♦ I will trust God, whatever I am, I can never be thrown away. If I am in sickness, my sickness may serve Him, in perplexity, my perplexity may serve Him. If I am in sorrow, my sorrow may serve Him. He does nothing in vain. He knows what He is about.
♦ If we are intended for great ends, we are called to great hazards.
♦ Everyone who breathes, high and low, educated and ignorant, young and old, man and woman, has a mission, has a work. We are not sent into this world for nothing; we are not born at random; we are not here, that we may go to bed at night, and get up in the morning, toil for our bread, eat and drink, laugh and joke, sin when we have a mind, and reform when we are tired of sinning, rear a family and die. God sees every one of us; He creates every soul.
♦ He has an end for each of us; we are all equal in His sight, and we are placed in our different ranks and stations, not to get what we can out of them for ourselves, but to labor in them for Him. As Christ has His work, we too have ours; as He rejoiced to do His work, we must rejoice in ours also.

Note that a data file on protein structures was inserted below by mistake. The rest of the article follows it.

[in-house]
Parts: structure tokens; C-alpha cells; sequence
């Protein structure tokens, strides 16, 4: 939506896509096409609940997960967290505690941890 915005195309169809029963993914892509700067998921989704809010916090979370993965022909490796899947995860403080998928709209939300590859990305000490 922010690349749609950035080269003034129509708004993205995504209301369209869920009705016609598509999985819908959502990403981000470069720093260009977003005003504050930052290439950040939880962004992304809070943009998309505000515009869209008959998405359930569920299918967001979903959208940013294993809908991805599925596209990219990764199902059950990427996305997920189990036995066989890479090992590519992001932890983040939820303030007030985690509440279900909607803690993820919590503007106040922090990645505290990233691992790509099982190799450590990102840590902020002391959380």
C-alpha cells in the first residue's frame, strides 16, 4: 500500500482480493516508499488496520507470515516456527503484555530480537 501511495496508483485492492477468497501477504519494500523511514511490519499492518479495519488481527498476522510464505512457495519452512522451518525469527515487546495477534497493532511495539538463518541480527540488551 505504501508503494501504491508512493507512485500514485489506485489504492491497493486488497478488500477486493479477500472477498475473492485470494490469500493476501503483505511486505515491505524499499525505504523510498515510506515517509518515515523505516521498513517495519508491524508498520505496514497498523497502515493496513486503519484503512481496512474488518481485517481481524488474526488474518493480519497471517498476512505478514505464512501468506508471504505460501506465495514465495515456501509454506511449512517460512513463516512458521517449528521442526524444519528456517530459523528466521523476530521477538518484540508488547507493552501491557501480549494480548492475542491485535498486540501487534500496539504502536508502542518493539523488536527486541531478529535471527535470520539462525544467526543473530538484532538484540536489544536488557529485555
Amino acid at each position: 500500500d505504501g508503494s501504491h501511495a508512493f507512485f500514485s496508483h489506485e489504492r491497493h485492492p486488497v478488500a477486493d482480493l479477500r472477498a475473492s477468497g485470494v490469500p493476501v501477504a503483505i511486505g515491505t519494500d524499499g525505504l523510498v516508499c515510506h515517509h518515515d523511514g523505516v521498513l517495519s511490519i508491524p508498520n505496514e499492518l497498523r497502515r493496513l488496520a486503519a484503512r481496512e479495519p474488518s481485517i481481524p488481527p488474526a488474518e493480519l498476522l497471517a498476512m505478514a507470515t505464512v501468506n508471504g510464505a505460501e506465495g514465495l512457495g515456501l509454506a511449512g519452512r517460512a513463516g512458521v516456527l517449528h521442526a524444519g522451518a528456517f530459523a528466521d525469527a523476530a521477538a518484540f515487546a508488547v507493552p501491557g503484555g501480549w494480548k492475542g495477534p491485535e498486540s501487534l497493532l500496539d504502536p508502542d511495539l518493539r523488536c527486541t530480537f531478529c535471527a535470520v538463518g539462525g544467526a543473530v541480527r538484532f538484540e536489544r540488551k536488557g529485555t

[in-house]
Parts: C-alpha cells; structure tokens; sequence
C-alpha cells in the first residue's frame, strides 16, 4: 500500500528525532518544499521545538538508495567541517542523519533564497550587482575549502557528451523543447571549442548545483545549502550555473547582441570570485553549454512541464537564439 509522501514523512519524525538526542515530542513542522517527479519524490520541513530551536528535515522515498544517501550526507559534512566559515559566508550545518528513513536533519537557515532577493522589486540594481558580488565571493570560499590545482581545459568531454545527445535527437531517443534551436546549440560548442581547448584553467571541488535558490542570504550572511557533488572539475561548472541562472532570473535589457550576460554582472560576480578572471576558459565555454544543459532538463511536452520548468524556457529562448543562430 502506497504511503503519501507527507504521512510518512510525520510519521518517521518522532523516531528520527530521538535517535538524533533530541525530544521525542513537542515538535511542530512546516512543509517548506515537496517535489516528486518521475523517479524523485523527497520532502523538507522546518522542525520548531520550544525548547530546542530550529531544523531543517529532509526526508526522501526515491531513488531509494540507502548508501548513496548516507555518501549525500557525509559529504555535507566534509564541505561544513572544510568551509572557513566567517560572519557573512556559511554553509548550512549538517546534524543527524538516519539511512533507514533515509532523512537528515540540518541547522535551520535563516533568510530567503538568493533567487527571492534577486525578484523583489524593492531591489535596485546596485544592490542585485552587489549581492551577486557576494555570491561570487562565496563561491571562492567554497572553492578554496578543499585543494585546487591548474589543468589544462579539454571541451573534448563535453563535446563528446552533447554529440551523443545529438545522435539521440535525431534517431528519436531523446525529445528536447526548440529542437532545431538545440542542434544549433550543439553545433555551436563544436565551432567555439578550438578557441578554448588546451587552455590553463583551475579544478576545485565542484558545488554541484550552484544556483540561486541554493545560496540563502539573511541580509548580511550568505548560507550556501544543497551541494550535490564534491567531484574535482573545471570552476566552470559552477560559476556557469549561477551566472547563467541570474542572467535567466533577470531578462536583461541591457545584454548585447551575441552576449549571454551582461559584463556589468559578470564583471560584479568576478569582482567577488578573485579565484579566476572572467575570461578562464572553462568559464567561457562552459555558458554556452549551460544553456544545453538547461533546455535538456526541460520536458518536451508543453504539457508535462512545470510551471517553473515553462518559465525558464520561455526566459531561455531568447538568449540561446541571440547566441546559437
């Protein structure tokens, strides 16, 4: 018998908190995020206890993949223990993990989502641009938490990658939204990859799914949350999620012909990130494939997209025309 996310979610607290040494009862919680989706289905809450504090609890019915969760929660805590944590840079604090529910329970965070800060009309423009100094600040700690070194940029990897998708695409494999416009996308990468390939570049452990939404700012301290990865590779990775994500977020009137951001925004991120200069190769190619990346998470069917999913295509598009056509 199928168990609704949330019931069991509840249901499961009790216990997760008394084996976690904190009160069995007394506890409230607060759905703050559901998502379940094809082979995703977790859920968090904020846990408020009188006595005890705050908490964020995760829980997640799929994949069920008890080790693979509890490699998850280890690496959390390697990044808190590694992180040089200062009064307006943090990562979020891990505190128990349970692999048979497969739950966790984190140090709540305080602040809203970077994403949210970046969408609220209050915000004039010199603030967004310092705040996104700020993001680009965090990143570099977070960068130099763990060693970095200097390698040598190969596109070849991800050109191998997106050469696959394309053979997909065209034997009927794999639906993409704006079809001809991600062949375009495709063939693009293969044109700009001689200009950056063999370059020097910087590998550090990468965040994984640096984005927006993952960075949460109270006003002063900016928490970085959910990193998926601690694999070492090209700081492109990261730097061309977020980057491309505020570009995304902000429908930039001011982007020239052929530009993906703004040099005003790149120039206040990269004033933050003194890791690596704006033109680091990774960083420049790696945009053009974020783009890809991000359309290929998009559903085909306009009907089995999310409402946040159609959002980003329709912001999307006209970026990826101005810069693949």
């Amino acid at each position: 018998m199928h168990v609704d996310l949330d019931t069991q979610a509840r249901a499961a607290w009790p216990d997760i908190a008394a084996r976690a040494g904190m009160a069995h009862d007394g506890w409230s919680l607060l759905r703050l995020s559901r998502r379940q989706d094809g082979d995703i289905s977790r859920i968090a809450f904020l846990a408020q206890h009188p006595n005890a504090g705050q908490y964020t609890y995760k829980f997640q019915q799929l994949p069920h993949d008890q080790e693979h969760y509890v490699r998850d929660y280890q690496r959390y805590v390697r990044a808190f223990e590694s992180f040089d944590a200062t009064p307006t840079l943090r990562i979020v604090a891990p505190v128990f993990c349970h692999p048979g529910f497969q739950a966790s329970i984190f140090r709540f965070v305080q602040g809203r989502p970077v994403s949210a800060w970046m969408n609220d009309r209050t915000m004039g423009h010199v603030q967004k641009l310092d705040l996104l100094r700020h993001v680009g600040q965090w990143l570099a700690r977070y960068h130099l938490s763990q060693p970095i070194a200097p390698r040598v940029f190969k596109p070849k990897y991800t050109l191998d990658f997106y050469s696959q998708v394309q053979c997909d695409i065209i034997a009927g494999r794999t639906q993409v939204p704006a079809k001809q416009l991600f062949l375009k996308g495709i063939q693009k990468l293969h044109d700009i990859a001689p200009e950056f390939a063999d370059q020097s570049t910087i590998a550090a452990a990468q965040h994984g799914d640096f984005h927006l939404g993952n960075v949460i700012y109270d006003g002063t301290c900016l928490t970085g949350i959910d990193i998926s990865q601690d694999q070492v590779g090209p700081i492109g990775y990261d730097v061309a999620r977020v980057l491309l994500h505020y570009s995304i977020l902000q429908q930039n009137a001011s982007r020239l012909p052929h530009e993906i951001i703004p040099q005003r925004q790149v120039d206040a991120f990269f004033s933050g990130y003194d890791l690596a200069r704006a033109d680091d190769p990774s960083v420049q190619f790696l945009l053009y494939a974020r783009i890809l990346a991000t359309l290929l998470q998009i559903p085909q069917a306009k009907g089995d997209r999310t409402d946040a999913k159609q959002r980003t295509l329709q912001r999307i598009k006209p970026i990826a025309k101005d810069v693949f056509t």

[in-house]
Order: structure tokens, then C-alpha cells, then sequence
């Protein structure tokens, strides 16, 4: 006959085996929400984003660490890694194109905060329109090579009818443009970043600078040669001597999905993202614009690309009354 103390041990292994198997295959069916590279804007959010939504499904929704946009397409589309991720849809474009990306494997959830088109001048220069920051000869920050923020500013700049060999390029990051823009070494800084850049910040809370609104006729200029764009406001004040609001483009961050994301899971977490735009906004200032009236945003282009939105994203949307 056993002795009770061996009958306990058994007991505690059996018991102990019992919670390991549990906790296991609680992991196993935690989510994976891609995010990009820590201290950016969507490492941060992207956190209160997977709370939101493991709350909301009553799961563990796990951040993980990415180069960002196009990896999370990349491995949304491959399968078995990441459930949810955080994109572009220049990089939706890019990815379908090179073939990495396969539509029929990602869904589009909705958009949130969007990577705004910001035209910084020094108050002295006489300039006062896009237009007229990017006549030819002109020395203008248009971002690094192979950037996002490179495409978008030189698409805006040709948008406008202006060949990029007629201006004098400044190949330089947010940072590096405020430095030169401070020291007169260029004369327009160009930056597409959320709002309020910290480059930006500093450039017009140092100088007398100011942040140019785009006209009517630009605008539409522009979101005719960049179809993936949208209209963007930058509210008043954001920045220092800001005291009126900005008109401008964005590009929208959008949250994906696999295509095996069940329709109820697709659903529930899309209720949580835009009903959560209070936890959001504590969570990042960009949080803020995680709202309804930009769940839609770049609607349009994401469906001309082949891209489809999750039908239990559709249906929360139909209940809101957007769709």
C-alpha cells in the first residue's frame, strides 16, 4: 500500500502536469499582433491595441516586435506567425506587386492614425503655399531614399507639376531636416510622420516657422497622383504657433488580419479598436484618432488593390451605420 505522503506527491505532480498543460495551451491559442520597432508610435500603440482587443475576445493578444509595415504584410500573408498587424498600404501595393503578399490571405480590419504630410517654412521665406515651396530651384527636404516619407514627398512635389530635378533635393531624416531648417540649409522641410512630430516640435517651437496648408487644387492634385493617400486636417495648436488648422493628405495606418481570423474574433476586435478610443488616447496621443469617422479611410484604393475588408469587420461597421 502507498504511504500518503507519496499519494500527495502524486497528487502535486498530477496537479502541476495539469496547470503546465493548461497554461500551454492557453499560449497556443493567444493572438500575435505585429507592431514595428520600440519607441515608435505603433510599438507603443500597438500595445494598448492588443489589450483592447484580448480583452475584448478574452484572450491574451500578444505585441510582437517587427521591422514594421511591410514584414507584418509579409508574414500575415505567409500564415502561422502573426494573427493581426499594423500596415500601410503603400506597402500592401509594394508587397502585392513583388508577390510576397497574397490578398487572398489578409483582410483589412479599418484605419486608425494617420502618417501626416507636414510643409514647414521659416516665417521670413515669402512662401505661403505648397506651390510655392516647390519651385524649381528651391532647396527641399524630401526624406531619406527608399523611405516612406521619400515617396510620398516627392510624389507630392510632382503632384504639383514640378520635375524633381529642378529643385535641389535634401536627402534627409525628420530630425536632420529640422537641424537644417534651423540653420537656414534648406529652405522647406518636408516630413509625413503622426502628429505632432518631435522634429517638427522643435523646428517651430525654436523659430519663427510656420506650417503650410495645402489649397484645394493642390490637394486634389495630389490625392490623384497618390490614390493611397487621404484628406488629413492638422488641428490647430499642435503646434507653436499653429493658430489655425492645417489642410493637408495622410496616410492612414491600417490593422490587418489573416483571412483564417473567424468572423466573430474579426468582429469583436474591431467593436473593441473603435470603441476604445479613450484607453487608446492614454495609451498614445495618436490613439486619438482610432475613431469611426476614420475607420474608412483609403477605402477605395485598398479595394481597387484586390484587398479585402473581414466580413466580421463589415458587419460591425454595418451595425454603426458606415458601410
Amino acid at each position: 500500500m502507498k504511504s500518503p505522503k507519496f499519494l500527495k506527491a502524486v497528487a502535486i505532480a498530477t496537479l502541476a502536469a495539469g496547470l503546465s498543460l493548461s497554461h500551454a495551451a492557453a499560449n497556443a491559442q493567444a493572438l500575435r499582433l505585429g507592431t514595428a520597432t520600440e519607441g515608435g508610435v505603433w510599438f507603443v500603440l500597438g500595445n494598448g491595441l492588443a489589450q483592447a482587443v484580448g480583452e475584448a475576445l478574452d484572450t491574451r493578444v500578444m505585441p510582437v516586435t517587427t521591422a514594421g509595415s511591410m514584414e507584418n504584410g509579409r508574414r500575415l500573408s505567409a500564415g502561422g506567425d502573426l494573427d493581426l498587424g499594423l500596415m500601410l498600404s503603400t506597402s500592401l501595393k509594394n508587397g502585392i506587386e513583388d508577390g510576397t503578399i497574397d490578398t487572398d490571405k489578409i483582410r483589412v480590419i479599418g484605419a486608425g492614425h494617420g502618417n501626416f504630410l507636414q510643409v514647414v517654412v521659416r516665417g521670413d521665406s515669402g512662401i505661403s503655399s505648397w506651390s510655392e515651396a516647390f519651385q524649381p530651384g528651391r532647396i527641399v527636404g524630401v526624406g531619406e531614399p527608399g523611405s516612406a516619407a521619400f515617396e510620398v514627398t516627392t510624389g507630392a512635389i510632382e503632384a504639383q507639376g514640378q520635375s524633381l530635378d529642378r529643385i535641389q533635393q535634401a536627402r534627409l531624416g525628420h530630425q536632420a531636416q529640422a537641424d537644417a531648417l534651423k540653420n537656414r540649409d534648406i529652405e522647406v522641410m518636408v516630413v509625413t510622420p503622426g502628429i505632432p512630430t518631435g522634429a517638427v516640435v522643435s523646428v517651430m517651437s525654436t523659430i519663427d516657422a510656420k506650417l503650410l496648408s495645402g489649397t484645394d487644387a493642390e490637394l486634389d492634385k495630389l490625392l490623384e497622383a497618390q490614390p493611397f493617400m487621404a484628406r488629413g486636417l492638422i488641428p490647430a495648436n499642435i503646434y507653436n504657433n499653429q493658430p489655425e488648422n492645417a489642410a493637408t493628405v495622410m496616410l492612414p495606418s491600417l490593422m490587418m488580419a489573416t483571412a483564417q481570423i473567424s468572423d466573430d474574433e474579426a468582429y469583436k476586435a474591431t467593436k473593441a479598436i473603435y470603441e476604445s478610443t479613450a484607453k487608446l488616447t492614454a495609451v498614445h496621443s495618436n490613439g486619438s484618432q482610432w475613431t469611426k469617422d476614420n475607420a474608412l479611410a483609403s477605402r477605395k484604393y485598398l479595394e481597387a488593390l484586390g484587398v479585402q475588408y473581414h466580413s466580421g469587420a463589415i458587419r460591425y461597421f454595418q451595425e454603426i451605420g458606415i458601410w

♦ A man would do nothing if he waited until he could do it so well that no one could find fault.
♦ Let us act on what we have, since we have not what we wish.
♦ God has created all things for good; all things for their greatest good; everything for its own good. . . . God has determined, unless I interfere with His plan, that I should reach that which will be my greatest happiness. He looks on me individually, He calls me by my name, He knows what I can do, what I can best be, what is my greatest happiness, and He means to give it me.